“NO” on Motion to Waive Budget Point of Order re: Veterans Bill

On June 11, the Senate voted to waive all applicable budget points of order on the Veterans’ Access to Care through Choice, Accountability, and Transparency Act of 2014 (H.R. 3230).  Sen. Jeff Sessions (R-AL) raised the budget point of order against the bill’s “emergency” designation that allows spending to occur outside existing federal budget caps.

The Heritage Foundation’s Romina Boccia explained:

The Senate would make the expanded health benefit into an entitlement, authorizing “such sums as may be necessary” that could grow on autopilot in the future. The Senate’s emergency designation also prevents Congress from having to prioritize among taxpayer dollars. The spending would simply pile on top of the existing $17.5 trillion debt.

A preliminary analysis from the Congressional Budget Office, released less than an hour before the final vote, found the bill’s impact would be significant:

Based on that preliminary assessment, CBO estimates that enacting Title III of S. 2450 would increase direct spending by roughly $35 billion over the 2014-2024 period. CBO has not yet estimated the budgetary effects of the other titles…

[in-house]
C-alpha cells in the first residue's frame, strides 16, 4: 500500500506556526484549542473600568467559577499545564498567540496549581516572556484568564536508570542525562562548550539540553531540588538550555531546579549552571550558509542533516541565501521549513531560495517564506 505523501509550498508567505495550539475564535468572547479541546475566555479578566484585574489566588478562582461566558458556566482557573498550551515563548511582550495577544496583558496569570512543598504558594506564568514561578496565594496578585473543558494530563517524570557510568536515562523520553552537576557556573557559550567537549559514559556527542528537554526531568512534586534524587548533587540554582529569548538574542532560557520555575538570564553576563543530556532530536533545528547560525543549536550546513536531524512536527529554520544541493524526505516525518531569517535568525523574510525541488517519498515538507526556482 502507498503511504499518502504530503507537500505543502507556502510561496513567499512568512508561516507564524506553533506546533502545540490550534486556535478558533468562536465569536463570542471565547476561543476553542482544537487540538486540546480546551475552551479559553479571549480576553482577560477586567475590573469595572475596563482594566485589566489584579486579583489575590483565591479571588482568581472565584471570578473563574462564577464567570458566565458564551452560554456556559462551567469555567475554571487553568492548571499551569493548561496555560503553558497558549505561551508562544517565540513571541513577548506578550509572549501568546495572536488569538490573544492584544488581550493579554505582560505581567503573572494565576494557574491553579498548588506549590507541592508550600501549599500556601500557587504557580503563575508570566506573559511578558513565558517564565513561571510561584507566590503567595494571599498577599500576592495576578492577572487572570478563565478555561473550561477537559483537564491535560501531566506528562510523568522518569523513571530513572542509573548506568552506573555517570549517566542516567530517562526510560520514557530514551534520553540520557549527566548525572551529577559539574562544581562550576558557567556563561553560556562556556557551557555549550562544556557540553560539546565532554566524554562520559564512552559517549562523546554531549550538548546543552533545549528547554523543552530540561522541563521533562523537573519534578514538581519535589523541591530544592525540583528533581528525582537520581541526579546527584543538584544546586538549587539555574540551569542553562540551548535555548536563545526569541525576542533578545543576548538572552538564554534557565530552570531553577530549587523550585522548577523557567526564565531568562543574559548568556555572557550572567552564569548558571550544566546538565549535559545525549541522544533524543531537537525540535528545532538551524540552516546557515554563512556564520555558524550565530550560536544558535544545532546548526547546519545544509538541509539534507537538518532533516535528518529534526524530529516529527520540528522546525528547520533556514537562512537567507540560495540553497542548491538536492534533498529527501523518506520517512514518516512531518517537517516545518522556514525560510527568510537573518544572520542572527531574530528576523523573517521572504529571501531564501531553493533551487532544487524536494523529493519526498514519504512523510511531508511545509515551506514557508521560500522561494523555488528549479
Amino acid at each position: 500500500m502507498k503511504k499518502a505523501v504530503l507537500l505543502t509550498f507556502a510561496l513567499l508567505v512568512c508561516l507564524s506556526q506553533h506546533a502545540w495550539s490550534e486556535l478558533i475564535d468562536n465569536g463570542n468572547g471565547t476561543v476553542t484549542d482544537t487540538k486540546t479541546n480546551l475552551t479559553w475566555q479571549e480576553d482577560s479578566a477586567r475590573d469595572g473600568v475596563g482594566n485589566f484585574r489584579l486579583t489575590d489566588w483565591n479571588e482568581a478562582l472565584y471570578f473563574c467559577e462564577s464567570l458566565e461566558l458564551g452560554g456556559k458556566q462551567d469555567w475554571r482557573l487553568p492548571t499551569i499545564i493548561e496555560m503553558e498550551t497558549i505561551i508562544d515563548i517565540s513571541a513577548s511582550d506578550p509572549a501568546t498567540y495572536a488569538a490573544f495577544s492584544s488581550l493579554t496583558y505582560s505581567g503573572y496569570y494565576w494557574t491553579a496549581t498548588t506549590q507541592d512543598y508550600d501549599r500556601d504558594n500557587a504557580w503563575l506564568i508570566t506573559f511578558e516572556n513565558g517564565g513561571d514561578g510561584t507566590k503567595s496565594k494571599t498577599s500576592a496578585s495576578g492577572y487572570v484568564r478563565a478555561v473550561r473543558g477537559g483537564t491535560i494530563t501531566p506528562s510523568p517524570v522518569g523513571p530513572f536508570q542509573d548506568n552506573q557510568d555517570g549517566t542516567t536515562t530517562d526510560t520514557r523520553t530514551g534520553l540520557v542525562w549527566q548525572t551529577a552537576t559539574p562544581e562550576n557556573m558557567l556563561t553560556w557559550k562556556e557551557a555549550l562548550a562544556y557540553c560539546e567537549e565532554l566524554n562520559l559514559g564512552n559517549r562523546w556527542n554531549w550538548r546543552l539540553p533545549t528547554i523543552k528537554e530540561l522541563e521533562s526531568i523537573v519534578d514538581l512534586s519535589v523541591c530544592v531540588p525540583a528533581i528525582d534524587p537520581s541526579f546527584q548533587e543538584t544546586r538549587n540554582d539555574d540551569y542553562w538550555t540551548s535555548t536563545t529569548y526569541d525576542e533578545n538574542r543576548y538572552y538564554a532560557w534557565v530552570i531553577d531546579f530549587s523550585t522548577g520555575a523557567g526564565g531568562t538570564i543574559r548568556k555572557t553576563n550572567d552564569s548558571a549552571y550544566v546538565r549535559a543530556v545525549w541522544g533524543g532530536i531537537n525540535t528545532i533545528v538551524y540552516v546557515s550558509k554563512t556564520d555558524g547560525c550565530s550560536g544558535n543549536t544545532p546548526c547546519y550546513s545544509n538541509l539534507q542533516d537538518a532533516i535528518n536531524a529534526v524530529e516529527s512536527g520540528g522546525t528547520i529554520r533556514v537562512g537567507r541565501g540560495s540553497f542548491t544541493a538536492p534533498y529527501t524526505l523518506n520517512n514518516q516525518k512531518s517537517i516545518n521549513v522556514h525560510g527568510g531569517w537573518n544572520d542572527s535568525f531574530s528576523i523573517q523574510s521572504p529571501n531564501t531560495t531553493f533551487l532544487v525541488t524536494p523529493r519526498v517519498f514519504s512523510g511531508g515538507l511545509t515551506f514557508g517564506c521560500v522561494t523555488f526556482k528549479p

The report continued:

Most of the costs incurred to provide that care would be for care financed by other payers, including Medicare; a portion of those costs would thus be offset by savings to the Medicare program. All told, CBO expects that veterans would ultimately seek additional care that would cost the federal government about $50 billion a year, on net.  (emphasis added)

By waiving the budget point of order, the Senate allowed the bill’s substantial cost to add to the federal deficit.  Without offsetting the new spending, the bill unravels much of the savings achieved through the 2011 Budget Control Act.

Heritage Action opposed the waiving of the budget point of order and included the vote on our legislative scorecard.

Related:
Heritage Action’s Scorecard
Heritage Action Supports Chairman Miller, Urges Fiscally Responsible Approach to VA
The Hill: Congress should be fiscally prudent with VA funding